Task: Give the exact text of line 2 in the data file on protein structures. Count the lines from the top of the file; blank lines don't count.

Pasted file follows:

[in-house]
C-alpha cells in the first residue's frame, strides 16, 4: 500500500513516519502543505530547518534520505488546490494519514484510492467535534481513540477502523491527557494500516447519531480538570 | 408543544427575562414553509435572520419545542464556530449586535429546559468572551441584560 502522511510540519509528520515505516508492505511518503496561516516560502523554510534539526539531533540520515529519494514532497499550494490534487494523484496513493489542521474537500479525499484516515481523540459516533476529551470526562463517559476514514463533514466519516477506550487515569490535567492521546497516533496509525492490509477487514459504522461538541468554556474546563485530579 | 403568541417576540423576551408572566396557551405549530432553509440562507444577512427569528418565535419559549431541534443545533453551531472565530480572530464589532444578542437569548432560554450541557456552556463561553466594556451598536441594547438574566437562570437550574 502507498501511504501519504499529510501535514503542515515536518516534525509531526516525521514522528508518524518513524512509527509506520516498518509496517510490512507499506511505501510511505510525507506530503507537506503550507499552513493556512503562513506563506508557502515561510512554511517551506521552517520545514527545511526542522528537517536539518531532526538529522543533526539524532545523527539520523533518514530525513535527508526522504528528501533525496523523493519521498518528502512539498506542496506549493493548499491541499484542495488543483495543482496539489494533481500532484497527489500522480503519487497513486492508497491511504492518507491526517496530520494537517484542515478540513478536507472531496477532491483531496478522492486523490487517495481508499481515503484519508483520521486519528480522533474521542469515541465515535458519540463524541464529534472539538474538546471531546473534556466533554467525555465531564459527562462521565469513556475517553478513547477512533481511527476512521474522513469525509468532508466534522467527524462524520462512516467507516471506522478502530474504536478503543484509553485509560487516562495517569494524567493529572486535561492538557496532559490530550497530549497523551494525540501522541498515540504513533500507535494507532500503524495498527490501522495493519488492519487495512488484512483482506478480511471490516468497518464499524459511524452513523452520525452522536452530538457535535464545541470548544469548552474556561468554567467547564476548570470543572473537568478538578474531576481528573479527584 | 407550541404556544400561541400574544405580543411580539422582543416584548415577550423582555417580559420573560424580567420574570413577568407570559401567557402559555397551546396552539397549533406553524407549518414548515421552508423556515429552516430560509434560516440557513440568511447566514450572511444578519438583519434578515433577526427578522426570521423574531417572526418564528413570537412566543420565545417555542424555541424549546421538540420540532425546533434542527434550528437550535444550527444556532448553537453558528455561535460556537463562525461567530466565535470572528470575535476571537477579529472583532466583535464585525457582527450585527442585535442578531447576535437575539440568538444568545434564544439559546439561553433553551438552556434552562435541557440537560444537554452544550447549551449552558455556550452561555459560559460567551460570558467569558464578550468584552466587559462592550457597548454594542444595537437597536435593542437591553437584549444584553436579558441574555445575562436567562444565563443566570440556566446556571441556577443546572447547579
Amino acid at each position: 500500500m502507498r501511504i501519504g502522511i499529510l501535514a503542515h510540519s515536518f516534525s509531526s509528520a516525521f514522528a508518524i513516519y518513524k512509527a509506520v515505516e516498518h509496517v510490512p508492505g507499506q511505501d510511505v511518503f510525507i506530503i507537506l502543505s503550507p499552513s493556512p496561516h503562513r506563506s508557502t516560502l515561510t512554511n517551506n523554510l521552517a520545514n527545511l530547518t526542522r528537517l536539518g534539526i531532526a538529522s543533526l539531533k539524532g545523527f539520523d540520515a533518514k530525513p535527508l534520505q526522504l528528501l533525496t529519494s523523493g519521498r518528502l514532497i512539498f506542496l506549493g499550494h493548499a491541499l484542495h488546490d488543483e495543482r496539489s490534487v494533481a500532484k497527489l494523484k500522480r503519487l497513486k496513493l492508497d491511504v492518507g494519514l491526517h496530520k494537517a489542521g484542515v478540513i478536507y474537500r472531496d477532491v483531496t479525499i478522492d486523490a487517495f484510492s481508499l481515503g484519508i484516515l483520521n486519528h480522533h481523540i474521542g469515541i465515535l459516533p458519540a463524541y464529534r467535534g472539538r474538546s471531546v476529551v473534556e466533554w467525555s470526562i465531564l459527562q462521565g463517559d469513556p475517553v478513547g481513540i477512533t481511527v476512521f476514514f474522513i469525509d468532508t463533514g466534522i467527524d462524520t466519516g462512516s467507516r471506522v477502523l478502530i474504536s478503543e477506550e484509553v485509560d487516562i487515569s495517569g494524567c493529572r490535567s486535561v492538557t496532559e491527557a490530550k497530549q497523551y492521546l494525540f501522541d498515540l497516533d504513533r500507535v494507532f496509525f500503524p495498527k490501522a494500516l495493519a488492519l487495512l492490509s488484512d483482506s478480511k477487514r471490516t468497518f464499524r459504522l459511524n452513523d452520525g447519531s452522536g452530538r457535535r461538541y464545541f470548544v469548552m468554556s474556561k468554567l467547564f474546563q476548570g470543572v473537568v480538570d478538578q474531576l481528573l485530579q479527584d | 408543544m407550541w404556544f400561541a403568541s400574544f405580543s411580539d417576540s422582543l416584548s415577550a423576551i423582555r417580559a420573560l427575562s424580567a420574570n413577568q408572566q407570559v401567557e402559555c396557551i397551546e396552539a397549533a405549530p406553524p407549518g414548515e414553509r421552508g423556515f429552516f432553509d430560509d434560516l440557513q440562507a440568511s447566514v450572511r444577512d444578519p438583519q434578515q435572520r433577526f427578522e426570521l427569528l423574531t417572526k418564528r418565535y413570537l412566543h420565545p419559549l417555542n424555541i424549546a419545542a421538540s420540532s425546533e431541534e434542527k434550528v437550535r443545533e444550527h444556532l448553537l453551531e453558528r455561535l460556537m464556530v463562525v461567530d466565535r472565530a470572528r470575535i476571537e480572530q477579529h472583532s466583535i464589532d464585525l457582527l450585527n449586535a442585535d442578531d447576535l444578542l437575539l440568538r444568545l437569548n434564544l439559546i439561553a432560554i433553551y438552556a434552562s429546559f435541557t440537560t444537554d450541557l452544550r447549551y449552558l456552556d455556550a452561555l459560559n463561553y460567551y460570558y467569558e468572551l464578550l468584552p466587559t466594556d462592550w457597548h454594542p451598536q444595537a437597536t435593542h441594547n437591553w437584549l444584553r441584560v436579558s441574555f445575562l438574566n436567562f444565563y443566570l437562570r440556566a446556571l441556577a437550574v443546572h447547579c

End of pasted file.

C-alpha cells in the first residue's frame, strides 16, 4: 500500500513516519502543505530547518534520505488546490494519514484510492467535534481513540477502523491527557494500516447519531480538570 | 408543544427575562414553509435572520419545542464556530449586535429546559468572551441584560 502522511510540519509528520515505516508492505511518503496561516516560502523554510534539526539531533540520515529519494514532497499550494490534487494523484496513493489542521474537500479525499484516515481523540459516533476529551470526562463517559476514514463533514466519516477506550487515569490535567492521546497516533496509525492490509477487514459504522461538541468554556474546563485530579 | 403568541417576540423576551408572566396557551405549530432553509440562507444577512427569528418565535419559549431541534443545533453551531472565530480572530464589532444578542437569548432560554450541557456552556463561553466594556451598536441594547438574566437562570437550574 502507498501511504501519504499529510501535514503542515515536518516534525509531526516525521514522528508518524518513524512509527509506520516498518509496517510490512507499506511505501510511505510525507506530503507537506503550507499552513493556512503562513506563506508557502515561510512554511517551506521552517520545514527545511526542522528537517536539518531532526538529522543533526539524532545523527539520523533518514530525513535527508526522504528528501533525496523523493519521498518528502512539498506542496506549493493548499491541499484542495488543483495543482496539489494533481500532484497527489500522480503519487497513486492508497491511504492518507491526517496530520494537517484542515478540513478536507472531496477532491483531496478522492486523490487517495481508499481515503484519508483520521486519528480522533474521542469515541465515535458519540463524541464529534472539538474538546471531546473534556466533554467525555465531564459527562462521565469513556475517553478513547477512533481511527476512521474522513469525509468532508466534522467527524462524520462512516467507516471506522478502530474504536478503543484509553485509560487516562495517569494524567493529572486535561492538557496532559490530550497530549497523551494525540501522541498515540504513533500507535494507532500503524495498527490501522495493519488492519487495512488484512483482506478480511471490516468497518464499524459511524452513523452520525452522536452530538457535535464545541470548544469548552474556561468554567467547564476548570470543572473537568478538578474531576481528573479527584 | 407550541404556544400561541400574544405580543411580539422582543416584548415577550423582555417580559420573560424580567420574570413577568407570559401567557402559555397551546396552539397549533406553524407549518414548515421552508423556515429552516430560509434560516440557513440568511447566514450572511444578519438583519434578515433577526427578522426570521423574531417572526418564528413570537412566543420565545417555542424555541424549546421538540420540532425546533434542527434550528437550535444550527444556532448553537453558528455561535460556537463562525461567530466565535470572528470575535476571537477579529472583532466583535464585525457582527450585527442585535442578531447576535437575539440568538444568545434564544439559546439561553433553551438552556434552562435541557440537560444537554452544550447549551449552558455556550452561555459560559460567551460570558467569558464578550468584552466587559462592550457597548454594542444595537437597536435593542437591553437584549444584553436579558441574555445575562436567562444565563443566570440556566446556571441556577443546572447547579